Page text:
Undercover Blues

UndercoverBluesKathleen Turner and Dennis Quaid star as Jeff and Jane Blue (thus the title), two retired spies who were involved in everything from espionage to the CIA. While on vacation in New Orleans, they must find an old adversary named Novacek (Fiona Shaw) who has been stealing top secret explosives from the military. The Blues must take her back to authorities in Czechoslovakia by her own free will (a seemingly pointless rule). The Blues must do it all with their baby girl along for the wild ride.

Quaid’s character, Jeff, much smarter than his enemies, spends most of his time making thieves and thugs look stupid, especially a troublesome robber named Muerte (Stanley Tucci). Check your Spanish dictionary for the definition of Muerte if you can’t get the meaning in the context of the movie. This small amount of wordplay tries to get a lot of mileage in the story, but it sputters out like most of the scenes in this poppy movie.

Turner fulfills her tough image with plenty of realistic fighting while still having time for plenty of cute scenes with her baby. In an exterior sequence at a zoo, Jane fakes a seizure as Jeff takes the baby to see the alligators. This action flushes out Muerte so Jeff can plant a bug on him. Jeff jokingly calls him “Morty” as they track Muerte to Noveck’s hideout. This example is a typical and weak attempt to inject fun, comedic scenes into the meandering story.

Each element of a movie should make sense on its own and a fake seizure simply does not fit. Too much screen time passes for a simple bug plant and the attempts to spoof the detective/spy genre doesn’t provide much entertainment. Some dangerous problems arise in a confusing ending which reduces the comedic effect. The ending becomes a typical bland showdown with Novacek and her band of men leaving you tired and disappointed.

The story basically tries to make the enemies look dumb and incompetent as the Blues enjoy their mission, basically humiliating the antagonists. Two New Orleans cops and the FBI add to the mix which creates an entertaining, but slow pace in the movie.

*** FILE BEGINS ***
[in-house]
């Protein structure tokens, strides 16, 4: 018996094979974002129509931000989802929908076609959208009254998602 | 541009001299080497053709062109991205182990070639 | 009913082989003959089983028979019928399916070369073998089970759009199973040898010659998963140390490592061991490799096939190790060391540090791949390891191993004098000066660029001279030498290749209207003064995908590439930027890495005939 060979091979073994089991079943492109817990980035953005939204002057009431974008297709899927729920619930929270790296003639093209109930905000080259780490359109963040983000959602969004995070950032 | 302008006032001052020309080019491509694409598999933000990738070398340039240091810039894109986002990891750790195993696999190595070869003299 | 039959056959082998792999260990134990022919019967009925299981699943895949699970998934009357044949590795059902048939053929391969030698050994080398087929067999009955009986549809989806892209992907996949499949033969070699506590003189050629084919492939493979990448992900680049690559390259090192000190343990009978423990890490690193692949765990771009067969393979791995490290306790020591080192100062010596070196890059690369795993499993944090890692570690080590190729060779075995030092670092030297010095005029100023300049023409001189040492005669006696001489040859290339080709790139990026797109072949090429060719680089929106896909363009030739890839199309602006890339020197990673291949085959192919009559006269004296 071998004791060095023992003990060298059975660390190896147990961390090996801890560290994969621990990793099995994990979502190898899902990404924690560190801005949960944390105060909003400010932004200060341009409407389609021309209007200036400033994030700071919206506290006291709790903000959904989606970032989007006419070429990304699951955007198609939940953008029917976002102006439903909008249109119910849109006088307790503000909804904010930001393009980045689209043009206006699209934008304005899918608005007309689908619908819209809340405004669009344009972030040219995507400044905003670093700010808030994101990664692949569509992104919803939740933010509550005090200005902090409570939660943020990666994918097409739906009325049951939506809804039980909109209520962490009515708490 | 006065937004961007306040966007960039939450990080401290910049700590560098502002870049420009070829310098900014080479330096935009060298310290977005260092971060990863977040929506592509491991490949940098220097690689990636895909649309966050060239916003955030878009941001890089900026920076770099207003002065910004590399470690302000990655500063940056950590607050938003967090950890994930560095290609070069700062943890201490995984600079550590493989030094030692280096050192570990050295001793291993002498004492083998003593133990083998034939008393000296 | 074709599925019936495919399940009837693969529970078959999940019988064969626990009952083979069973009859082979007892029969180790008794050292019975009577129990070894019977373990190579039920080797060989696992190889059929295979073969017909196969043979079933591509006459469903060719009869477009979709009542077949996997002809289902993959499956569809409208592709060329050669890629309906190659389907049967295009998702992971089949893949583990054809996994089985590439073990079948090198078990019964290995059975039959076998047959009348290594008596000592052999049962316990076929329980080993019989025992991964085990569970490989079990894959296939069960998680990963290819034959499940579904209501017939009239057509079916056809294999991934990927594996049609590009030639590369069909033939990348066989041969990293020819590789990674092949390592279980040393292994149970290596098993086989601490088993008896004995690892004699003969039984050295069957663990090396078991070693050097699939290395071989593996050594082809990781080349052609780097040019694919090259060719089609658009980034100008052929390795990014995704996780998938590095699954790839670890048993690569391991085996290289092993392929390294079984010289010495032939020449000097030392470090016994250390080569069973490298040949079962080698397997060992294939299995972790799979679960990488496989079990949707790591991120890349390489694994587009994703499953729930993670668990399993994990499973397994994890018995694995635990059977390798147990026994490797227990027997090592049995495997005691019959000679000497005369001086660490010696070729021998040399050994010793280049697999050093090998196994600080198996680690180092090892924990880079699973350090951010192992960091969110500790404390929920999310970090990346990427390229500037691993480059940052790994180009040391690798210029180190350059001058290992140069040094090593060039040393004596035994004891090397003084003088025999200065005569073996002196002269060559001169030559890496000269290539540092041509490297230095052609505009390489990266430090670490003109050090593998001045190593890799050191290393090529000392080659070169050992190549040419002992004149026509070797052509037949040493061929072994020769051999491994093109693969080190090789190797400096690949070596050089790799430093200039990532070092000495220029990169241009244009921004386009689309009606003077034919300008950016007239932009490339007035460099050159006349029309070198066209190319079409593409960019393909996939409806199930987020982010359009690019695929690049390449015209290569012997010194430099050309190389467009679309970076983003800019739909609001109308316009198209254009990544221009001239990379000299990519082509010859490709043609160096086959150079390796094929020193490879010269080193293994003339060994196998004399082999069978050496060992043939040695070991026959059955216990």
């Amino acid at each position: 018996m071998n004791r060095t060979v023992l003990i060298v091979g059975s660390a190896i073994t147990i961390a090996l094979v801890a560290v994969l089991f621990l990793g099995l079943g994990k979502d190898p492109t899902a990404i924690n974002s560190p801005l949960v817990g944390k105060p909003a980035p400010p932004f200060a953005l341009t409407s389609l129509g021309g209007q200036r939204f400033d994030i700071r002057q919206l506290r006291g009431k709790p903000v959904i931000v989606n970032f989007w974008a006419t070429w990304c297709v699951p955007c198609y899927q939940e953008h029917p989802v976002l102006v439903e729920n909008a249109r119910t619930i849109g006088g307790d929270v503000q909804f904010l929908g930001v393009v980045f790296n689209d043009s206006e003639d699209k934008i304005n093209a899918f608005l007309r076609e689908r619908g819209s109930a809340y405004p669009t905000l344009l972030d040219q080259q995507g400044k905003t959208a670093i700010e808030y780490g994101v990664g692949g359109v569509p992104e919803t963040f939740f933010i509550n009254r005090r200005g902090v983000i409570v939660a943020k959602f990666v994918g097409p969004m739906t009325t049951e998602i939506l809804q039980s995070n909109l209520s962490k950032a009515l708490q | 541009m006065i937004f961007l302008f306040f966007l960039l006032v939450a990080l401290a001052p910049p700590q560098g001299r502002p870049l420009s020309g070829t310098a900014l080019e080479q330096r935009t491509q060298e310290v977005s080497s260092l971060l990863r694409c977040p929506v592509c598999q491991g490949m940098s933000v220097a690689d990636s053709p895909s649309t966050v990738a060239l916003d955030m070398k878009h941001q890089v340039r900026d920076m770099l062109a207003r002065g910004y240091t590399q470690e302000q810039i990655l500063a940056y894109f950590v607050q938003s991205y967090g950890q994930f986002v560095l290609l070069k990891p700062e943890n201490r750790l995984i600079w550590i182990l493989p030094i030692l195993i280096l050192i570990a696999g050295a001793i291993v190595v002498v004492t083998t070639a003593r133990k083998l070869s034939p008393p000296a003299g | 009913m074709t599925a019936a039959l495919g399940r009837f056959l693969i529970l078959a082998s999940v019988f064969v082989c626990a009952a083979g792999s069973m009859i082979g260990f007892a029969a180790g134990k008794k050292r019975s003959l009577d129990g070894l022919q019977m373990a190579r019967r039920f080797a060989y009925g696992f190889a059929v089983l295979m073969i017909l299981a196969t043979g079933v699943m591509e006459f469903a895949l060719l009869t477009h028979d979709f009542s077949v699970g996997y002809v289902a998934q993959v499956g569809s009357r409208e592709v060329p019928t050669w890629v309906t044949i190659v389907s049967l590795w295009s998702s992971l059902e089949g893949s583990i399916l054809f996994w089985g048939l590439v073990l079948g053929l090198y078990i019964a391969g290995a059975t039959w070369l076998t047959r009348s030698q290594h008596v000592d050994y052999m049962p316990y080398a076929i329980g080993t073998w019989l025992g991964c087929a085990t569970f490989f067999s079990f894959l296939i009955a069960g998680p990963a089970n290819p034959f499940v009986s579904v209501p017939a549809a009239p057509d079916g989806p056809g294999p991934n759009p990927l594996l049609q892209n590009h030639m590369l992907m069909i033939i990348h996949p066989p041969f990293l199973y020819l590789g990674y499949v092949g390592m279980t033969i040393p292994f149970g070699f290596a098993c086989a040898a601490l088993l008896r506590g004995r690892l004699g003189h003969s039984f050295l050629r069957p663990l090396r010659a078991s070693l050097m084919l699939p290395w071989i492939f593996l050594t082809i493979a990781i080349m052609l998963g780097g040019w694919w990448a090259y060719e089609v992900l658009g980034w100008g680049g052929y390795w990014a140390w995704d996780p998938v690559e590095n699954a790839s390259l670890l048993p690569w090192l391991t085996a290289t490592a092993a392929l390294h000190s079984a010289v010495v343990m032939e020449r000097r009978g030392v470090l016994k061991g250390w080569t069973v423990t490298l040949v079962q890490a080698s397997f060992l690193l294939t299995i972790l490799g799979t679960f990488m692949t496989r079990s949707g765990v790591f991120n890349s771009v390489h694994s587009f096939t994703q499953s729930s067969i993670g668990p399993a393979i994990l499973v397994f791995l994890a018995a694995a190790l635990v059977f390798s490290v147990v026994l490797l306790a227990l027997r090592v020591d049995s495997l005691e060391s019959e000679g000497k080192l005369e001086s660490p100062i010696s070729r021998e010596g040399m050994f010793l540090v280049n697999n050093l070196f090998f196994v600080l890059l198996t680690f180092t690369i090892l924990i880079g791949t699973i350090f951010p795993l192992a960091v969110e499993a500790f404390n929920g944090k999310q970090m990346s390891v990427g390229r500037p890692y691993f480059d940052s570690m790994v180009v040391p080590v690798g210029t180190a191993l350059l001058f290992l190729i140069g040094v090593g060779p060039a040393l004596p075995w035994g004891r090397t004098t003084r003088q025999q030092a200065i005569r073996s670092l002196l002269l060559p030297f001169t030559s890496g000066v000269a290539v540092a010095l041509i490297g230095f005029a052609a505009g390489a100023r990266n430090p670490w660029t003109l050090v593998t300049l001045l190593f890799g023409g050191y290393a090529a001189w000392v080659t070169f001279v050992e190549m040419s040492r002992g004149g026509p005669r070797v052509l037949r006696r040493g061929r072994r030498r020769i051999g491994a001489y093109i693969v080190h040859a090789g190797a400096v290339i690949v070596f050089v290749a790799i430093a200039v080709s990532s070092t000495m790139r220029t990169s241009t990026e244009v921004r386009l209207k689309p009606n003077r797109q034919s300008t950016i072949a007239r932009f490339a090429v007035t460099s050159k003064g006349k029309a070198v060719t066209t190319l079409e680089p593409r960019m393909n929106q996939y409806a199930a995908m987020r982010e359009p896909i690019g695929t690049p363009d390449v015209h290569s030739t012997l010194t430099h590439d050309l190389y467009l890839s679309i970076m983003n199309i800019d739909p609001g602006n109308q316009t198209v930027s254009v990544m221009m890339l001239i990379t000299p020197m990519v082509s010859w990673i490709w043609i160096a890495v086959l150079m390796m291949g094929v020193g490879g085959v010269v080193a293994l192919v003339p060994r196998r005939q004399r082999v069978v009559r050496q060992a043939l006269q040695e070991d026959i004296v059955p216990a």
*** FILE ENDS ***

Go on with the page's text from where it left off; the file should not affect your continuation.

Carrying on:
Director Herbert Ross does a respectable job, but his choice of camera shots in the climactic action shots don’t reach their intended goals. Ross tries to mimic the tilted style of shots used in the Batman television series by angling the camera with the action.

Tom Arnold has a pointless role as a friend of the Blues named Vern Newman along with his wife Bonnie (Park Overall). This movie was definitely made for people who just want to have fun watching the story unfold instead of sweating over realistic tension and danger. The dazzling fight scenes and smart antics try valiantly to make up for the dead plot and the comedy tries to make the audience more relaxed and eager to laugh. This effort has good intentions, but the movie as a whole suffers and loses credibility.

Turner and Quaid seem to enjoy acting in this movie as their enthusiasm shows up well on the screen. Too bad their efforts can’t produce a satisfying movie. If the story had as much enthusiasm as the stars, then you would see a better movie. Good (** out of four stars) but could’ve been much better.

Copyright © Michael Siebenaler

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This entry was posted in 1990s Film Reviews, Film Reviews and tagged , , , , . Bookmark the permalink.

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